Innocent child imprisoned and tortured by police [Archives:2008/1153/Front Page]

May 8 2008
Photo from archived article: photos/1153/front1_1
Photo from archived article: photos/1153/front1_1
By: Saddam Al-Ashmori
For The Yemen Times

SANA'A, May 7 ) Thirteen-year-old Muneef didn't know that running a simple neighborhood errand would lead to severe torture in prison – or the “tomb of the living,” as some call it.

It has been over a week since the teenager's tragedy began, and today he is still behind bars for a crime he was proven not to have committed.

Last Wednesday at 10 p.m., Muneef Yahya Obad Al-Khawlani left his house located near Al-Khaleej Market in Shumaila neighborhood and went to a nearby shop to buy his father milk.

However, police suddenly came and took him to Al-Dhafan Police Station where the station's head and several other officers tortured and abused him, accusing him of stealing car batteries.

“While I was in the shop, I heard something strange. I turned around to see what was going on and was surprised to find the landlord of the building phoning the police and telling them that I was there to steal his car battery!” Muneef recounted.

He continued, “The police came, took me to their vehicle where they tied my mouth tightly and then took me to Al-Dhafan Police Station. As soon as we arrived, the station head and his escorts beat my back and the bottom of my feet with wires, seeking to force my confession that I was a thief. They accused me of stealing car batteries and electric meters from homes.”

He says that due to the unbearably severe torture, he told them he would confess so that they might let him down from the table where he was being tortured and not torture him any more, but when he told them that he was innocent, the torture resumed.

“It wasn't enough for them to beat me with wires,” Muneef complained, “One of them slapped my face several times and another bit my arm.”

Muneef's father told the Yemen Times that the station head had called to tell him that Muneef is wanted on an accusation of stealing the car battery of a resident in his neighborhood.

“The moment the station head called me, I took my son to South Sana'a Prosecution, which transferred him to Juvenile Prosecution, where he was released after being proven innocent,” his father said, maintaining that he wasn't informed that police had taken Muneef the second time.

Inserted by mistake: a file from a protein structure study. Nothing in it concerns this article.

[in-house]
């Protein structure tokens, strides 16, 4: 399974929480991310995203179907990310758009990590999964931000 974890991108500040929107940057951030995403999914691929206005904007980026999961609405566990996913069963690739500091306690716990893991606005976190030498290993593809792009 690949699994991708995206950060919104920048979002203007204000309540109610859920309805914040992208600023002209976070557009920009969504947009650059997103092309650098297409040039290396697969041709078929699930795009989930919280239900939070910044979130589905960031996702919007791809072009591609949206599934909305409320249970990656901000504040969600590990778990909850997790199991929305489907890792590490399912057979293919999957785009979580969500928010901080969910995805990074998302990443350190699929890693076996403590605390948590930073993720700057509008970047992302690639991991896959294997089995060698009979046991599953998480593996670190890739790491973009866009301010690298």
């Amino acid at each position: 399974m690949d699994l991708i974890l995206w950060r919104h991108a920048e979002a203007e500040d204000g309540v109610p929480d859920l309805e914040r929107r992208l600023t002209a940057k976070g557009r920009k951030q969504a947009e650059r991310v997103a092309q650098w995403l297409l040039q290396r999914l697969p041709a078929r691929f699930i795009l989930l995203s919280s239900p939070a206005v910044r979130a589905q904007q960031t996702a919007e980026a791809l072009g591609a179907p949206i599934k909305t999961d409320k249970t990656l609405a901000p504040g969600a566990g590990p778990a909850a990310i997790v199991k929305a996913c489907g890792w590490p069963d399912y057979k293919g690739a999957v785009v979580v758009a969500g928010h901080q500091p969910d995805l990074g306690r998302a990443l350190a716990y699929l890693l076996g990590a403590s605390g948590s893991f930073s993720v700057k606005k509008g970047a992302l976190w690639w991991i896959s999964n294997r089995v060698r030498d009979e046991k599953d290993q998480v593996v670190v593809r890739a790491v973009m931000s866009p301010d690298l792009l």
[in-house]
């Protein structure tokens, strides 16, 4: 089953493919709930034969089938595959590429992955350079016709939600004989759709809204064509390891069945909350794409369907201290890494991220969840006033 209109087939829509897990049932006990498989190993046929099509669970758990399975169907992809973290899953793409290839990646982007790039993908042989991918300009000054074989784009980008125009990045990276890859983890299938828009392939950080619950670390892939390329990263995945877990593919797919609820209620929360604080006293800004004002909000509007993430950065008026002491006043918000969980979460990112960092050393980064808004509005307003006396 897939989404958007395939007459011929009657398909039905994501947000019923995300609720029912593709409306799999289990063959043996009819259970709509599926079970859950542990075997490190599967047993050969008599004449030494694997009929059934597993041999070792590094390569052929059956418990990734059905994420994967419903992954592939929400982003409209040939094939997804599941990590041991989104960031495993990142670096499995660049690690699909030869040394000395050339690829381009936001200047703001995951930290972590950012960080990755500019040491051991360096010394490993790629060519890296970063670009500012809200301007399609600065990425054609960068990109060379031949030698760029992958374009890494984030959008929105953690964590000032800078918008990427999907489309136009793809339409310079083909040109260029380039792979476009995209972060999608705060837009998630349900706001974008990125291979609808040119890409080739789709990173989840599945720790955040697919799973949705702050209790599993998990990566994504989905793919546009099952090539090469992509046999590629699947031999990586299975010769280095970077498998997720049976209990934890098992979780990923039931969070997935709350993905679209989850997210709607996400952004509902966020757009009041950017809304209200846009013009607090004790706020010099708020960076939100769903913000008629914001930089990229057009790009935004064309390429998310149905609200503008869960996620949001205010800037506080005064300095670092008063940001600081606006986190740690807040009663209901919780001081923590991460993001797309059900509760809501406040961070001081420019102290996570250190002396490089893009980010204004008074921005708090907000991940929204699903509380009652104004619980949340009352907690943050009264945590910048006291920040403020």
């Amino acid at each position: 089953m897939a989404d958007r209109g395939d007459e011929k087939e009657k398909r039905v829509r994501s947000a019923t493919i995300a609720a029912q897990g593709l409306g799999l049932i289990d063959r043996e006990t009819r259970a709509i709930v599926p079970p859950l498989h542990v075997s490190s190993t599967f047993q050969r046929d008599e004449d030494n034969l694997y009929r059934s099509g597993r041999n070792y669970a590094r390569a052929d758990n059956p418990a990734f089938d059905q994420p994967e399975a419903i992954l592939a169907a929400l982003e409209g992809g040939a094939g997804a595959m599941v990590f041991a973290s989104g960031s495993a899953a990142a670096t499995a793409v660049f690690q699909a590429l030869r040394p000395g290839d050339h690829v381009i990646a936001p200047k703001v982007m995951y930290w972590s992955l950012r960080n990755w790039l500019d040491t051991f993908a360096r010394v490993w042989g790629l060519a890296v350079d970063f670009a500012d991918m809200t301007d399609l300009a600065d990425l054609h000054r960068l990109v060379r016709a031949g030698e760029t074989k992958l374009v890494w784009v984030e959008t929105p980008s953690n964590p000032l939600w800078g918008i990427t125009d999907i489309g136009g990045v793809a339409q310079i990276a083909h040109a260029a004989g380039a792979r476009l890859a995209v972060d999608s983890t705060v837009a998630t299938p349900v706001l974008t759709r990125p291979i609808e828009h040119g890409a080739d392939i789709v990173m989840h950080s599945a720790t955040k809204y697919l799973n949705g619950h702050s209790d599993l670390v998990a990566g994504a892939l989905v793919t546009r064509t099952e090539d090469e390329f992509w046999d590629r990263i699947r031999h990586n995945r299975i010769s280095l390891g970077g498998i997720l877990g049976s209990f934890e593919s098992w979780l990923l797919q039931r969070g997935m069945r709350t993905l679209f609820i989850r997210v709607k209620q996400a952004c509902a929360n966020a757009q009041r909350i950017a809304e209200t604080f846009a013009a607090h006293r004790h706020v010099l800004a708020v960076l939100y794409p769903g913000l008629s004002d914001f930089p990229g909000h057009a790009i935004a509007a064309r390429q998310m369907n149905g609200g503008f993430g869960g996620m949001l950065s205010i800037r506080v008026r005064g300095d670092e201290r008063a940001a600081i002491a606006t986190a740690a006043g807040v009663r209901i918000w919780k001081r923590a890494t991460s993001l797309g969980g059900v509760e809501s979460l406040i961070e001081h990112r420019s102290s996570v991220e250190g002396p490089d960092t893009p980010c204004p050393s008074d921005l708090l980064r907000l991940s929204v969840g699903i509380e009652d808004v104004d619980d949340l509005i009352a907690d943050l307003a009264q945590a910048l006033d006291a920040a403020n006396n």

“When someone told me that Muneef was in prison two days after police took him, I sent his 14-year-old brother to the police station, but he also was imprisoned as soon as he arrived to the station with no accusation other than that he is Muneef's brother.”

The elder brother was released, however Muneef is still in custody despite the Juvenile Prosecution order. The police authority in Al-Dhafan Police Station re-imprisoned the teenager again.

Muneef's father has appealed to Yemeni Interior Minister Rashad Al-Alimi and the general prosecutor to reconsider his son's case, asserting that the head of Al-Dhafan Police Station and his assistants should be investigated according to law.

Attorney Abdulrahman Barman of the National Organization for Defending Rights and Freedoms, known as HOOD, points out that such acts by the police station and its head are illegal under Yemen's Crimes and Punishment Law, which stipulates that “any employee who tortures others while performing his job, uses his power or threatens any individual under accusation should be imprisoned for a period of not more than 10 years.”

He noted that according to the law, those under age 15 aren't to be subjected to arrest and shouldn't be imprisoned with adults. Barman confirmed that there are many children whose health deteriorates in prison, adding that arresting children and placing them in police station prisons is considered a major crime.

The Yemen Times telephoned Al-Dhafan Police Station, but they refused to comment on this issue.